Chateau La Mission Haut-Brion 2002
Bordeaux Red Blends from Pessac-Leognan, Bordeaux, France
The freshness of color, a rather dense purple makes on think of a year both vigorous and full-flavored. In the mouth the structure of the wine reveals itself at once. The ripe tannins are immediately noticeable quickly giving way to sensations of smooth full-flavor. This is a well-balanced wine within a rather rigid framework. The wood is present though not in excess. Progressively the delicate and silky richness emerges but without blotting out the bittersweet trace of the well dissolved tannins.
Wine Spectator - "Bright aromas of blackberries, cherries, currants and toasted oak follow through to a full-bodied palate, with chewy tannins. Long and silky. Racy."
Vinous / Antonio Galloni - "Bright ruby-red. Sexy aromas of black raspberry, smoked meat and warm stones. Dry, classic and deep, but quite closed today, even a bit youthfully austere. Finishes very long, with substantial dusty tannins and brisk acids. Much more backward today than the Haut-Brion, despite possessing a lower indice de polyphenols totaux (65, compared to 70). But both of these wines really call for at least six or seven years of cellaring. Rating: 91+"
Chateau La Mission Haut-Brion Winery
In 1664, Madame de Lestonnac bequeathed the domaine of La Mission Haut-Brion to the Peres Lazaristes, a congregation founded by Saint Vincent de Paul. The "good fathers" worked to restore their property to its rightful worth. After them, the Chiapella family (owners in the 19th century) and Woltner family (owners between 1919 and 1983) never stopped improving the vineyard and modernizing the cellars. Since 1983, the Dillon family, already owner of Chateau Haut-Brion, continues the same policy under the presidency of H.R.H. Prince Robert of Luxembourg. View all Chateau La Mission Haut-Brion Wines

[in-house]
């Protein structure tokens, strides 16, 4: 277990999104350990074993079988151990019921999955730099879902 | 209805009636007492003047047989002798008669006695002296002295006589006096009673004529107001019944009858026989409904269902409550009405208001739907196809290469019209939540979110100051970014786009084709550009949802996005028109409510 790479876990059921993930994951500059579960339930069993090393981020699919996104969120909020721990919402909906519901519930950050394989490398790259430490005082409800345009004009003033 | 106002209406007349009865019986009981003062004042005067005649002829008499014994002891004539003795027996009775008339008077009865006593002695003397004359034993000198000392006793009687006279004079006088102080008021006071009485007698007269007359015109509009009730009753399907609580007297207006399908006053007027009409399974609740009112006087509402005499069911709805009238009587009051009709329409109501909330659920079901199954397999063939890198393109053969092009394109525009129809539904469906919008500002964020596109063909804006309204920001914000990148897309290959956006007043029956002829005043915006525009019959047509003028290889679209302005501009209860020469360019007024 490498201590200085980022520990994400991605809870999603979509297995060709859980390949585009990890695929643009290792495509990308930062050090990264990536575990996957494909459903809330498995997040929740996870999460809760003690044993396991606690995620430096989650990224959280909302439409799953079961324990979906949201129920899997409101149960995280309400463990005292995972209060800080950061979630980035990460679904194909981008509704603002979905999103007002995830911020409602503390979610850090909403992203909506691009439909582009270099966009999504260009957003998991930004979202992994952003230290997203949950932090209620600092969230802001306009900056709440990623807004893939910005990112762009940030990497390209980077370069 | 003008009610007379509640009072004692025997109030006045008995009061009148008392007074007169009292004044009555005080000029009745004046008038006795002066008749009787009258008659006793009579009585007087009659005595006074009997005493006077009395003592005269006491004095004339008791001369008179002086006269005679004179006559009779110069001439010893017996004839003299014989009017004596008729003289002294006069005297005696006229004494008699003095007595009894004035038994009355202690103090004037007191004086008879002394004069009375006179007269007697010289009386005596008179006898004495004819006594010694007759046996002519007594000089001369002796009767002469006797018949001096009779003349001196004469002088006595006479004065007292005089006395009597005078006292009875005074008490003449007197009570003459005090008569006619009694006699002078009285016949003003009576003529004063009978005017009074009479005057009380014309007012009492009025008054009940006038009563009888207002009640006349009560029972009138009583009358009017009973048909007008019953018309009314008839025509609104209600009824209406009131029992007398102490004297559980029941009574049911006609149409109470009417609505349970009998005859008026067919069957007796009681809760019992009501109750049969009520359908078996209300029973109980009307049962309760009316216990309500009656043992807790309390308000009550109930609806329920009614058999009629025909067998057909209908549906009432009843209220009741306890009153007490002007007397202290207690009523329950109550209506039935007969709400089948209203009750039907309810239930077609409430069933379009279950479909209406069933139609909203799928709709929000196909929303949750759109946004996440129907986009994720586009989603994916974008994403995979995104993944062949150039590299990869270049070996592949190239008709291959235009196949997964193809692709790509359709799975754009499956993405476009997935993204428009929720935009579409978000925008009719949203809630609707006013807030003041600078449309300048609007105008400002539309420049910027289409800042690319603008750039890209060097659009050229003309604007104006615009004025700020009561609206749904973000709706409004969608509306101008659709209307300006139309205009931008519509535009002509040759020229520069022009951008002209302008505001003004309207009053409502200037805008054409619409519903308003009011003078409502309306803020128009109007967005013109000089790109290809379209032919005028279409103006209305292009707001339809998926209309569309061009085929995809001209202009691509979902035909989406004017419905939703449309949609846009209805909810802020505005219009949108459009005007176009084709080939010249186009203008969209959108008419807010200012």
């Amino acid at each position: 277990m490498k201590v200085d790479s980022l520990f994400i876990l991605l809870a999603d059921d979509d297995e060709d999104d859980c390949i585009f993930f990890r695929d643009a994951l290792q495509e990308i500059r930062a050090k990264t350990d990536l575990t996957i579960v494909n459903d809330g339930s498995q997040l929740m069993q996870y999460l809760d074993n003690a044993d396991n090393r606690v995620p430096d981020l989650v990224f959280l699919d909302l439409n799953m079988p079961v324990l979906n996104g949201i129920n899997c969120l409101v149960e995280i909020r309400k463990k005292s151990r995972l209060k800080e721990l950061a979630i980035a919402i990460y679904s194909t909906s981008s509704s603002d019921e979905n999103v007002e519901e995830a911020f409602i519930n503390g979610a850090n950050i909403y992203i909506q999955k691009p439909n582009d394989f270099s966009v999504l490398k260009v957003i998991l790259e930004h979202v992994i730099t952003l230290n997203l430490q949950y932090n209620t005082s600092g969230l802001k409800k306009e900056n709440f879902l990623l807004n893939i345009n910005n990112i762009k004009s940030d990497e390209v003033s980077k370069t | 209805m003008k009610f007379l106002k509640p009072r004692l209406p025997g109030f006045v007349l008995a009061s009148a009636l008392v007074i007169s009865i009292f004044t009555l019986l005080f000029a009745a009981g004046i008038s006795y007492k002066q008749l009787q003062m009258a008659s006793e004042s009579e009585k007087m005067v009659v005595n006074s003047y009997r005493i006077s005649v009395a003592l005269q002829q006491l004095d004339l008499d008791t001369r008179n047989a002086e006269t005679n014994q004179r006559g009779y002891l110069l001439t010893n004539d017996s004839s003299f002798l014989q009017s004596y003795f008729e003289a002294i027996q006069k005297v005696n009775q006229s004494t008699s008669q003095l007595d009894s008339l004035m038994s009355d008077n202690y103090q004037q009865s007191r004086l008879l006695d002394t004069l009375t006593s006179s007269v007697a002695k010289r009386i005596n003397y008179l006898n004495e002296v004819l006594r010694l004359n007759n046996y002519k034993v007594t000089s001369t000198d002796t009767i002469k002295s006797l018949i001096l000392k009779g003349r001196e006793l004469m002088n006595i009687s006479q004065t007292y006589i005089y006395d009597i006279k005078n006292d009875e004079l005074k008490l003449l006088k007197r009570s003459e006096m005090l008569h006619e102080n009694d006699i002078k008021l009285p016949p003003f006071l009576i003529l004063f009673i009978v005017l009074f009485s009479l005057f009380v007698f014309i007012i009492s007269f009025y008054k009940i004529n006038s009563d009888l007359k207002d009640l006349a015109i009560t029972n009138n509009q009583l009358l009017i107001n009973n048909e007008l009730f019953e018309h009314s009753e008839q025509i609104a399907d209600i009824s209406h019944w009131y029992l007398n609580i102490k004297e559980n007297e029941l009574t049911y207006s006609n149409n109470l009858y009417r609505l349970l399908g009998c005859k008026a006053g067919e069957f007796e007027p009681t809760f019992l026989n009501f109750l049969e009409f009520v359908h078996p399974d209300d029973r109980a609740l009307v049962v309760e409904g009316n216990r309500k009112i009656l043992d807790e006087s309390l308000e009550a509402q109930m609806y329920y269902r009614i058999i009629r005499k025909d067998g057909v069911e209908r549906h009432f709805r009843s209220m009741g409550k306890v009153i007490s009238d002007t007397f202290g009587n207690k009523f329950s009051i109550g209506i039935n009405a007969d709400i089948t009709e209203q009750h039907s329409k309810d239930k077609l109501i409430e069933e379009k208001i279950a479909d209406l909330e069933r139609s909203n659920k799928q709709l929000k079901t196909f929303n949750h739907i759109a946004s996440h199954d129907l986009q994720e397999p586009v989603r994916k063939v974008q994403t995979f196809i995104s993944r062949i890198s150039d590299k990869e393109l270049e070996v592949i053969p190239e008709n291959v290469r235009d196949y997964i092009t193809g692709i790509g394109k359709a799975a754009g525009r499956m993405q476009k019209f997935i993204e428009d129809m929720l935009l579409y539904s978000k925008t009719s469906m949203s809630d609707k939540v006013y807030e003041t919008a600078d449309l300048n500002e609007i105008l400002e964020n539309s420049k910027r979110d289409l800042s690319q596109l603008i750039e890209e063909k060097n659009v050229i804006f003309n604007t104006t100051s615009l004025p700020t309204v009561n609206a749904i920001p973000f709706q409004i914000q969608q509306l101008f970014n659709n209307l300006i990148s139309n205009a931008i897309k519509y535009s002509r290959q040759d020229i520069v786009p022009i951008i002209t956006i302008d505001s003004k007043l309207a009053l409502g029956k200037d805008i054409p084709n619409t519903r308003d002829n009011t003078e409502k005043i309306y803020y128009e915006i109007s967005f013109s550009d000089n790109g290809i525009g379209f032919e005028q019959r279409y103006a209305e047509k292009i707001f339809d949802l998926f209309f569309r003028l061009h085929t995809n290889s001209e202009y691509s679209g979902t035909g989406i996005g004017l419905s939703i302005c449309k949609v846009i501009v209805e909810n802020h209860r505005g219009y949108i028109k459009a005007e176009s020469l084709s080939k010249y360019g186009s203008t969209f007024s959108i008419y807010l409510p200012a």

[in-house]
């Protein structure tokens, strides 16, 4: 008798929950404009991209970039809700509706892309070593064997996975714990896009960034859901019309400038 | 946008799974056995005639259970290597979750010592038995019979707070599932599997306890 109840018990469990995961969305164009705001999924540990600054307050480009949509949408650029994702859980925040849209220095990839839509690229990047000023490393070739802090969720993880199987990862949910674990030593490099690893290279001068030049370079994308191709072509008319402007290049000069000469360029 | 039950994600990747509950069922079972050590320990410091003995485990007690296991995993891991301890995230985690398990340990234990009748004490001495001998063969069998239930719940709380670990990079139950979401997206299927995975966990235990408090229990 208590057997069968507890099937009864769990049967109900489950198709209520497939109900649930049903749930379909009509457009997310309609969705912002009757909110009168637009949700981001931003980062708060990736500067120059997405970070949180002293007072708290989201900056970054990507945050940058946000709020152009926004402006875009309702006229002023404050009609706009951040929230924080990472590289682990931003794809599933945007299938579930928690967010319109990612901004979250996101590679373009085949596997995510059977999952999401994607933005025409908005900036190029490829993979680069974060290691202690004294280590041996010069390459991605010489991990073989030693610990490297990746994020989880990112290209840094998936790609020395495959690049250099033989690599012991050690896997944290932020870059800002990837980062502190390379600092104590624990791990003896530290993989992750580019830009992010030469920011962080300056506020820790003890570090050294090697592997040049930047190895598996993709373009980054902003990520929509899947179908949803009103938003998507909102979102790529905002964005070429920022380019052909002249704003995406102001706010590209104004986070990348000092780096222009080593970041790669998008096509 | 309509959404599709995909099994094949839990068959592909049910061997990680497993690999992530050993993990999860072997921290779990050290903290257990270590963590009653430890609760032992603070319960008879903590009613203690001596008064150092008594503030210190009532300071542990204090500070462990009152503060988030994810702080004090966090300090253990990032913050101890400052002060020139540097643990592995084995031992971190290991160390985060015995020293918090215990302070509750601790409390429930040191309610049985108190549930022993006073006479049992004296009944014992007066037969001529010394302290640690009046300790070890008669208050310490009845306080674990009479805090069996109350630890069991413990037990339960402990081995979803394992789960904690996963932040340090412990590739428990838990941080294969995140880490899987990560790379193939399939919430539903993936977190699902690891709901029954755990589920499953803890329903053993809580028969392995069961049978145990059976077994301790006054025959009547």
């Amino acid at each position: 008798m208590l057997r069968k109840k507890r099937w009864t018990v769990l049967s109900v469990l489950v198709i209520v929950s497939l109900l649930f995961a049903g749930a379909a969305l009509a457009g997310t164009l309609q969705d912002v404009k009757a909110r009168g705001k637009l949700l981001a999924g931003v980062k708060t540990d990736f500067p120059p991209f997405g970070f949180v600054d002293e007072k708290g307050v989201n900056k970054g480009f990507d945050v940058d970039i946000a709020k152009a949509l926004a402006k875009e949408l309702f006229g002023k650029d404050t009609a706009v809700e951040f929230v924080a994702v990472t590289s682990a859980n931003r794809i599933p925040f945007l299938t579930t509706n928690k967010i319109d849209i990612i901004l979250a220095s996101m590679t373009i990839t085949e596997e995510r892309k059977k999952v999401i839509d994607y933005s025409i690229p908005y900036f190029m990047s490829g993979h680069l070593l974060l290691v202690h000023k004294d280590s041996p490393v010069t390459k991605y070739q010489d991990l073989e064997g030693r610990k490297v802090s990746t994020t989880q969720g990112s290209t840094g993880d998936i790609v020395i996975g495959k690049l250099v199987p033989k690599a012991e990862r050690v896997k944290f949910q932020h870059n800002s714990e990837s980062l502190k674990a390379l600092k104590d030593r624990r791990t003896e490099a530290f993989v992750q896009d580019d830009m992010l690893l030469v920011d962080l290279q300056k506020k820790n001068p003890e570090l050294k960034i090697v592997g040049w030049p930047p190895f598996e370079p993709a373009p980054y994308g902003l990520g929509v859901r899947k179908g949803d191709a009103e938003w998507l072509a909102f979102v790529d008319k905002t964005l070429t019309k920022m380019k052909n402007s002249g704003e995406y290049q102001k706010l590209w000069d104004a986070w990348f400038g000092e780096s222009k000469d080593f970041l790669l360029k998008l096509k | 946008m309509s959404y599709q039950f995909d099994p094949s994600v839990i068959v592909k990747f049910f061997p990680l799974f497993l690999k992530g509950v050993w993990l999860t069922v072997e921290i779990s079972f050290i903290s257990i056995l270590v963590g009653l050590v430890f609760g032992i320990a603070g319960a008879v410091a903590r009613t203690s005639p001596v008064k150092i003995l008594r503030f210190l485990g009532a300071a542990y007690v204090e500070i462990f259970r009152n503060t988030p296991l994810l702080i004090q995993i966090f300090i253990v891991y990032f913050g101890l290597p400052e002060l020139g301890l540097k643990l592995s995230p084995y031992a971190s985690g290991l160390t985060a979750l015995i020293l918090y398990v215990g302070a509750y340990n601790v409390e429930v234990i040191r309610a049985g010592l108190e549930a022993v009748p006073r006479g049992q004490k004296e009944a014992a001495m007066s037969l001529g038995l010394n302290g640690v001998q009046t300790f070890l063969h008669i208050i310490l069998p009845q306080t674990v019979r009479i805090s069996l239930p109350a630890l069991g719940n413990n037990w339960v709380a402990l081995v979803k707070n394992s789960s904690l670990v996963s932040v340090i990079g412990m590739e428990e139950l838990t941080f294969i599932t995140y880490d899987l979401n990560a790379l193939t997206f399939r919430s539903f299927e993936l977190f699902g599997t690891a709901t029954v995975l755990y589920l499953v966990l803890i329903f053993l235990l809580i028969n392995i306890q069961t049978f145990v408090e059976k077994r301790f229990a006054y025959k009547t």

About Pessac-LeognanView a map of Pessac-Leognan wineries (PEH-sak lay-ohn-yawn)
One of the top appellations within Graves, Pessac-Léognan is home to the only Graves chateau listed as a first growth in the 1855 Médoc classification – Chateau Haut-Brion. In fact, praise for the chateau dates back to the days of Thomas Jefferson, when, upon visiting the chateau in 1787, he bought 125 bottles for his cellar in Virginia.
The majority of wines made here are red, but Pessac-Léognan is also known for producing some of the finest dry white wines of Bordeaux. Many of the top chateau, like Chateau Haut Brion and Chateau Mission Haut Brion, produce top-quality whites alongside their red. Other Chateaux, like Smith Haut Lafite and Carbonnieux, are better known for their distinguished white wines than reds. Both colors of wine from this region have the specific tastes of the gravelly soil where it's grown.
About France - Other regionsWhen it comes to wine, France is a classic. Classic blends, grapes and styles began in the country and they still remain. Think about it - people ask for a Burgundian style Pinot Noir, they refer to wines as Bordeaux or Rhone blends - Champagne even had to pass a law to stop international wineries from putting their region on the label of all sparkling wine.
The top regions of France are: Bordeaux, Burgundy, Champagne, Languedoc-Roussillon, Loire, Rhone. And these regions are so diverse! It makes sense that wine regions throughout the world try to emulate their style. Pinot Noir, Chardonnay, Cabernet Sauvignon and Syrah are no longer French varieties, but international varieties. They may not be the leader of cutting edge technology or value-priced wines, but there is no doubt that they are still producing wines of great quality and diversity.
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